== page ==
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The Jubilee River story (0948z29)
‘Deja vu and the path to failure’-
Organisational fear of reputational harm impeding the
(BHS National Symposium – Open session – 13/9/2018)
Author: Ewan Larcombe – BHS Member
67 Lawn Close, Datchet, Berks SL3 9LA
Abstract: There are clear indications that in the planning and implementation of an expensive new flood defence project the Environment Agency is at risk of repeating the mistakes of the past. The Jubilee River extension proposal – now known as The River Thames Scheme (Datchet to Teddington) - is currently in the development phase. Recently re-costed from £309m to £588m the partnership funding shortfall is significant – the project is at risk and there is no ‘Plan B’.
Factors influencing the increasing stage and reducing discharge over time of the River Thames are considered. In addition sub-standard design and construction of the Jubilee River flood channel led directly to significant structural failures, limited discharge and an out-of-court settlement. The original Jubilee River channel failed to achieve the projected cost/benefit ratio and resulted in an assortment of unintended consequences. Experience has shown that professional assertions given in evidence at the 1992 Maidenhead, Windsor and Eton Flood Alleviation Scheme Planning Inquiry have not been achieved and furthermore the Inspector’s concerns about hydraulic model limitations went unheeded.
An ever changing hierarchy, defective strategy, inadequate scrutiny and insufficient knowledge combined with a lack of honesty/openness and a reluctance to accept responsibility for mistakes due to consequential reputational harm leads directly to an inability to learn and thus improve future performance. Are we at risk of history repeating itself?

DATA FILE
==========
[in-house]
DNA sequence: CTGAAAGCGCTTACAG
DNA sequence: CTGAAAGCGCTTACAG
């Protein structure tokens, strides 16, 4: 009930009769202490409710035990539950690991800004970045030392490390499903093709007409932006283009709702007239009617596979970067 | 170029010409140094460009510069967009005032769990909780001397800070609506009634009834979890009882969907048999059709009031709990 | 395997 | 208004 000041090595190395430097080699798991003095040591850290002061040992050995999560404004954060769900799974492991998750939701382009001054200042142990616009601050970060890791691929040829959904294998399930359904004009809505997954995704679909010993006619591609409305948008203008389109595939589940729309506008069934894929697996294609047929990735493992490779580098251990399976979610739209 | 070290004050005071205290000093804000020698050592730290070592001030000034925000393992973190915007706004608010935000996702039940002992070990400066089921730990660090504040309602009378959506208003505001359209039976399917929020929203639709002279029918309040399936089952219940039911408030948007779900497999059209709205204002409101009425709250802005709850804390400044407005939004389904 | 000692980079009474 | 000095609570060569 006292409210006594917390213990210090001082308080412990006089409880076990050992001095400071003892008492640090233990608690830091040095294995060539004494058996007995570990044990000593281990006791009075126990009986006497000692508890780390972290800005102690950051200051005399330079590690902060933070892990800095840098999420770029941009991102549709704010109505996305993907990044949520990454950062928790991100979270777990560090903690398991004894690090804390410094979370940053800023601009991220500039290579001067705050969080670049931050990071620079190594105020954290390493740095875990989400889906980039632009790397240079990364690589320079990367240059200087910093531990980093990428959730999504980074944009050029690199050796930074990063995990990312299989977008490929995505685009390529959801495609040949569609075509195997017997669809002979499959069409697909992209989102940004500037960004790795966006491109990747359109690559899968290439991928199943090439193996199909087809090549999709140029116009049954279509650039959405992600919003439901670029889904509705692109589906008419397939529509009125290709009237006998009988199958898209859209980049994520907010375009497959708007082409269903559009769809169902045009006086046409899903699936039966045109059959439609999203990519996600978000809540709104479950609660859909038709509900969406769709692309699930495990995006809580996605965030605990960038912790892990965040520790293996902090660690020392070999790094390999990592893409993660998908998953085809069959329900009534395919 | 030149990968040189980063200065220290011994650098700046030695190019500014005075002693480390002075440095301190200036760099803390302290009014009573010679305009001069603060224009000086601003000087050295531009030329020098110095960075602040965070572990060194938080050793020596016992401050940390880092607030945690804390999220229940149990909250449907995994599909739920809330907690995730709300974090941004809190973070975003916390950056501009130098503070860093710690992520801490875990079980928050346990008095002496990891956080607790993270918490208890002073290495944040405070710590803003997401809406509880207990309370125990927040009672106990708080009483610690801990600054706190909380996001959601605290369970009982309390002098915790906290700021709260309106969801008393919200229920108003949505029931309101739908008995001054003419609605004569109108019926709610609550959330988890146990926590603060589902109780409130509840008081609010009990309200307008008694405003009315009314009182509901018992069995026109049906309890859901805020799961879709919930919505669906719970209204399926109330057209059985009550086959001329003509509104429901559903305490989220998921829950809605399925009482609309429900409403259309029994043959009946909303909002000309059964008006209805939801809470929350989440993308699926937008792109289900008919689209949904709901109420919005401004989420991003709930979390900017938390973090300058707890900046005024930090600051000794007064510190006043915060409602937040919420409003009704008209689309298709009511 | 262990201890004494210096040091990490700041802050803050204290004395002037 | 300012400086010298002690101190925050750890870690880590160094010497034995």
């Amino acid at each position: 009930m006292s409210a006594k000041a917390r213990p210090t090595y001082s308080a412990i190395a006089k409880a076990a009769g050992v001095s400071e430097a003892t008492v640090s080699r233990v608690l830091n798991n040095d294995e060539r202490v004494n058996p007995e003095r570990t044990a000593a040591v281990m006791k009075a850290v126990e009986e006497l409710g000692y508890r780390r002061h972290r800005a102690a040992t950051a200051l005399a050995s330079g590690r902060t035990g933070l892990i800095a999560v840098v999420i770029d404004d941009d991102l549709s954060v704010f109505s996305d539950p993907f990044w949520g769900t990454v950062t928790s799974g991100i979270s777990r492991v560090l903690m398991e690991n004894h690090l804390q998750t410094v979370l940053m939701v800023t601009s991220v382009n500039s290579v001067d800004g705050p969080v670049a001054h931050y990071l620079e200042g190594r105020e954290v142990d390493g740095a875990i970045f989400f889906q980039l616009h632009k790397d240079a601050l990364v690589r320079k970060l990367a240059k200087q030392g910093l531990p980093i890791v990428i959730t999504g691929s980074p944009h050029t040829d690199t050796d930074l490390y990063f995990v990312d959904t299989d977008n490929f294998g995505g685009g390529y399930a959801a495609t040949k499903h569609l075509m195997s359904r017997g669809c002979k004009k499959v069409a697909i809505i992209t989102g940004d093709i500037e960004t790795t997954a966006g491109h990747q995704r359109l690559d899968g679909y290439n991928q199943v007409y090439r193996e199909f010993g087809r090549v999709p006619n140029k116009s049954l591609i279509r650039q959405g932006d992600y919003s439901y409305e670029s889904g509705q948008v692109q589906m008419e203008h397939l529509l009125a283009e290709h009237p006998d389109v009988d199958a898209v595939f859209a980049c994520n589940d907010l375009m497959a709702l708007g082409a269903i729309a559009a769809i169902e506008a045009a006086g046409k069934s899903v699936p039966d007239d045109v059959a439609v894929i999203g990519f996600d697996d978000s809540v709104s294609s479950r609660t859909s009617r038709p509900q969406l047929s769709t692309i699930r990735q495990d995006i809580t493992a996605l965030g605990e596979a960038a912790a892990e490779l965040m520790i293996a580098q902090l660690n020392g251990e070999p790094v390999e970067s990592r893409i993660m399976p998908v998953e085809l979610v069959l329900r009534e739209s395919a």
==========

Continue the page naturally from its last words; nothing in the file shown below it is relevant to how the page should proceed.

The Thames side towns of Windsor, Eton and Maidenhead flooded often simply because they were located on flood plain. In the mid 1980’s the Maidenhead, Windsor and Eton Flood Alleviation Scheme (MWEFAS) was conceived. Without going into detail the National Rivers Authority (having considered many options) submitted a plan for a parallel channel approximately 50m wide x 12km long that took flood water out of the Thames up-stream of Maidenhead and returned it into the Thames down-stream of Windsor. This proposal was properly considered at a Planning Inquiry commencing in October 1992. Below is the expert view of the Assessor: P Ackers - M Sc(Eng) FCGI FICE MIWEM MASCE - on the hydraulic models used to justify the scheme.
Extract from 1992 Maidenhead, Windsor and Eton Flood Alleviation Scheme Public Inquiry - Report to Minister.
Some three years elapsed between the 1992 Inquiry and Ministerial Approval in 1995 and it appears that Mr Ackers concerns about hydraulic model limitations went unheeded or forgotten by the scheme designers and the Environment Agency who were now in charge of the project. The project commenced in about 1996 and was inaugurated in mid-2002. With the arrival of the January 2003 flood event Maidenhead, Windsor and Eton were protected by the new channel but the undefended villages downstream were inundated for the first time since 1947. Manual operation of the new channel control flow structure at only 2/3rds capacity allowed flood water to bypass the attenuating characteristics of the natural upstream flood plains. Thus flood flows arrived downstream earlier, rose more quickly and finished at a higher level. Furthermore the new channel suffered significant structural damage during the 2003 flood event. In particular the Taplow Flow Control Structure lacked a stilling basin and consequently suffered severe erosion. Marsh Lane Structure embankments suffered severe erosion, Manor Farm Weir was curved downstream in the middle, Slough Weir downstream face protection was swept away and the Myrke Embankment in Datchet almost collapsed. Repair and rebuild costs totalling millions of pounds were offset by an out-of-court settlement of £2.75m received from the designers for sub-standard design and construction. The recommendations from Clive Onion’s 2004 Mechanisms of Flooding Report have not been adopted. These referred to Main River dredging and also arrangements for the disposal of dredged materials. The 2007 Summer Floods could be categorised as a ‘near miss event’ in the Windsor area and were far worse elsewhere. This incident preceded firstly the ‘Pitt Review’ and ultimately to the Flood and Water Management Act 2010 which created the ‘lead local flood authorities’ and clarified responsibility for different types of flooding. The FWMA 2010 (s19) introduced a requirement for the llfa to investigate and publish a report on flood events within its area. I do think we need a Royal Commission on Land Drainage and we would also benefit from legislation requiring Parish and Town Councils to report regularly on the state of their land drainage infrastructure.
I would like to acknowledge the contribution of the late Sq. Ldr. Mike Reade (BHS member - of Munich, Germany) in particular with reference to River Thames blocked flood arches, rising bed levels and the Royal Commission on Land Drainage.